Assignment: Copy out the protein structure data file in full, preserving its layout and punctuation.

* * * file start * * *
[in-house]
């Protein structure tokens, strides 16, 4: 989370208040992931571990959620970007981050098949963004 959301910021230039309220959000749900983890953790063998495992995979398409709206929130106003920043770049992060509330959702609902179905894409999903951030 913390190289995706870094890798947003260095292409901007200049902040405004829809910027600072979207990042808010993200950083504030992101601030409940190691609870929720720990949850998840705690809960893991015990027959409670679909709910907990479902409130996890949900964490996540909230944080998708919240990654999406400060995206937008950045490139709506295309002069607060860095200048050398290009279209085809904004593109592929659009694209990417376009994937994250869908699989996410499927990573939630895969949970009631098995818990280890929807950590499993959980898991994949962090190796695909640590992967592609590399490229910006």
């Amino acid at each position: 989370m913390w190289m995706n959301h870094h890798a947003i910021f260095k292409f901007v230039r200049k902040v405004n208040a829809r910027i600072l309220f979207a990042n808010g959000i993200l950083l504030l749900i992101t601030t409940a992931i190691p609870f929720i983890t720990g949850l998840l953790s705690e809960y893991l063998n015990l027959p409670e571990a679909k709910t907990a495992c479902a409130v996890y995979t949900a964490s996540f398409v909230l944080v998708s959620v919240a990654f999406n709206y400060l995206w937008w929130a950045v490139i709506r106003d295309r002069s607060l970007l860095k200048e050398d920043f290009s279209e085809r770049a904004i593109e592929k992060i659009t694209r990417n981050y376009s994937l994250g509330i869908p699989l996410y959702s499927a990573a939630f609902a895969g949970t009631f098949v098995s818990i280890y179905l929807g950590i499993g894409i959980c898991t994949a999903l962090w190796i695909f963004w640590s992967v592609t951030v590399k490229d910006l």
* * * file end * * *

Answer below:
[in-house]
């Protein structure tokens, strides 16, 4: 989370208040992931571990959620970007981050098949963004 959301910021230039309220959000749900983890953790063998495992995979398409709206929130106003920043770049992060509330959702609902179905894409999903951030 913390190289995706870094890798947003260095292409901007200049902040405004829809910027600072979207990042808010993200950083504030992101601030409940190691609870929720720990949850998840705690809960893991015990027959409670679909709910907990479902409130996890949900964490996540909230944080998708919240990654999406400060995206937008950045490139709506295309002069607060860095200048050398290009279209085809904004593109592929659009694209990417376009994937994250869908699989996410499927990573939630895969949970009631098995818990280890929807950590499993959980898991994949962090190796695909640590992967592609590399490229910006």
């Amino acid at each position: 989370m913390w190289m995706n959301h870094h890798a947003i910021f260095k292409f901007v230039r200049k902040v405004n208040a829809r910027i600072l309220f979207a990042n808010g959000i993200l950083l504030l749900i992101t601030t409940a992931i190691p609870f929720i983890t720990g949850l998840l953790s705690e809960y893991l063998n015990l027959p409670e571990a679909k709910t907990a495992c479902a409130v996890y995979t949900a964490s996540f398409v909230l944080v998708s959620v919240a990654f999406n709206y400060l995206w937008w929130a950045v490139i709506r106003d295309r002069s607060l970007l860095k200048e050398d920043f290009s279209e085809r770049a904004i593109e592929k992060i659009t694209r990417n981050y376009s994937l994250g509330i869908p699989l996410y959702s499927a990573a939630f609902a895969g949970t009631f098949v098995s818990i280890y179905l929807g950590i499993g894409i959980c898991t994949a999903l962090w190796i695909f963004w640590s992967v592609t951030v590399k490229d910006l």